And so we did depart for Greece a few days later, traveling by car then ferry and alternating between the two several times before we reached our final destination. The Greek islands were both very beautiful and peaceful and we encountered no problem at all as a gay women's couple.
We performed our romantic rites amongst the most widespread indifference. Nice.
After spending 2 weeks in the islands we drove north to Thessaloniki and from there to Turkey, arriving to Istanbul a few days later.
An anecdote illustrating both the hidden surprises of beautiful Istanbul and the silliness of stereotypes about uncivilized Turks and Turkey: Upon our arrival my friend wanted to offer me some of the beauty and refinement of the town in the form of a romantic evening out. So we looked in our Gallimard Travel Guide that I had brought from Paris for a restaurant with a panoramic terrace. There was a mention of a “small brasserie” but with a magnificent terrace. We set off to discover it. Nothing prepared us either for the magnificence of the venue or the extreme example of French arrogance that was unfolding in front of our surprised eyes: A huge white building made of marble, offering a long water facade and huge parking was standing in front of us.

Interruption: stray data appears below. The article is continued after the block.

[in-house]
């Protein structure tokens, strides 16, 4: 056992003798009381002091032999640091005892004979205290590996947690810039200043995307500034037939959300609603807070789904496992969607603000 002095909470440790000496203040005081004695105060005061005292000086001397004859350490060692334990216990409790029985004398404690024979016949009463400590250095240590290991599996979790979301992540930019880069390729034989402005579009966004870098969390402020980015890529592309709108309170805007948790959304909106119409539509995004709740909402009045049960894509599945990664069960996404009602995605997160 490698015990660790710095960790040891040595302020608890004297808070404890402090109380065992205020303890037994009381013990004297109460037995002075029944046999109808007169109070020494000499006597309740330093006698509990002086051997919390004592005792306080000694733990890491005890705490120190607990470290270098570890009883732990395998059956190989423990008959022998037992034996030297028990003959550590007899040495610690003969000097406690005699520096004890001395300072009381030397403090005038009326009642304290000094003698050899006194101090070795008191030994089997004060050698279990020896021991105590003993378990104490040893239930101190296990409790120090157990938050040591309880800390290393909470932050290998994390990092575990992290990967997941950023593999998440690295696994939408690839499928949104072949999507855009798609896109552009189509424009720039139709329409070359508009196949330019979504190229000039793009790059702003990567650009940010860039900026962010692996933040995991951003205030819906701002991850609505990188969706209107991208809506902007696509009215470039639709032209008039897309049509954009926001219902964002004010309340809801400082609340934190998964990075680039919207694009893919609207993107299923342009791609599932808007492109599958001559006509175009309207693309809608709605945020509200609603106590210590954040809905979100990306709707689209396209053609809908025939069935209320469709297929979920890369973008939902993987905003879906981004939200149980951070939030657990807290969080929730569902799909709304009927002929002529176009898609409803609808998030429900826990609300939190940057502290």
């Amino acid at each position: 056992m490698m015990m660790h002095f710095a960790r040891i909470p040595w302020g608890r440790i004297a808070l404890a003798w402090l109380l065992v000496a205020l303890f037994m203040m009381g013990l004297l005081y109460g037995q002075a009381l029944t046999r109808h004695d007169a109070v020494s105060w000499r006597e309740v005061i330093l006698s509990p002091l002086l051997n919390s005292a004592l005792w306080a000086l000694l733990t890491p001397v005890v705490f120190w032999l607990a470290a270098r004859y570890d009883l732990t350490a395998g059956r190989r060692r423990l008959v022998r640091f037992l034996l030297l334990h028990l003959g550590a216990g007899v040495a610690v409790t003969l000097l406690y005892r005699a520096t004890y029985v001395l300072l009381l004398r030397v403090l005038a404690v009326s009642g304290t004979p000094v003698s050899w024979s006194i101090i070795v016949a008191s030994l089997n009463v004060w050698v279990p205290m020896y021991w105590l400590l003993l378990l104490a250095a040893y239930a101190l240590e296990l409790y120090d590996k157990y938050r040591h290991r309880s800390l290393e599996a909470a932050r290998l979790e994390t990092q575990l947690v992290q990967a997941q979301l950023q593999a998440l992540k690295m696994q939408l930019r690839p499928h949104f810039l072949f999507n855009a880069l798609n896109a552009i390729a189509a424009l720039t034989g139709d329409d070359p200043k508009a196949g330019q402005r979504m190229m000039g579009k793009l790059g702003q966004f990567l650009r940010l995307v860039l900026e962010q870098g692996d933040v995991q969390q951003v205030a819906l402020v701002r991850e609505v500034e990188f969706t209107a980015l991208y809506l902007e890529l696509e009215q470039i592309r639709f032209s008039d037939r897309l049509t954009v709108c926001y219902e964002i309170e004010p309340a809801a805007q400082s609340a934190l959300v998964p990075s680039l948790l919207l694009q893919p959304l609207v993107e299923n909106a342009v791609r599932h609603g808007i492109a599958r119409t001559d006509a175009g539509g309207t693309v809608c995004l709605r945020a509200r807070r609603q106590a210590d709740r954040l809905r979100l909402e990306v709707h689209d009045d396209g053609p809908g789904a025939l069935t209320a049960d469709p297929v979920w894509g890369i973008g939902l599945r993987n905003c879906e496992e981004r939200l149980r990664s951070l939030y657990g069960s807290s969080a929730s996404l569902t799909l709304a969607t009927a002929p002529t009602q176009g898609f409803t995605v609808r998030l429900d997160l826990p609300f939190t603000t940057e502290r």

The “small brasserie” was a huge, marble palace worthy of a Disney princess!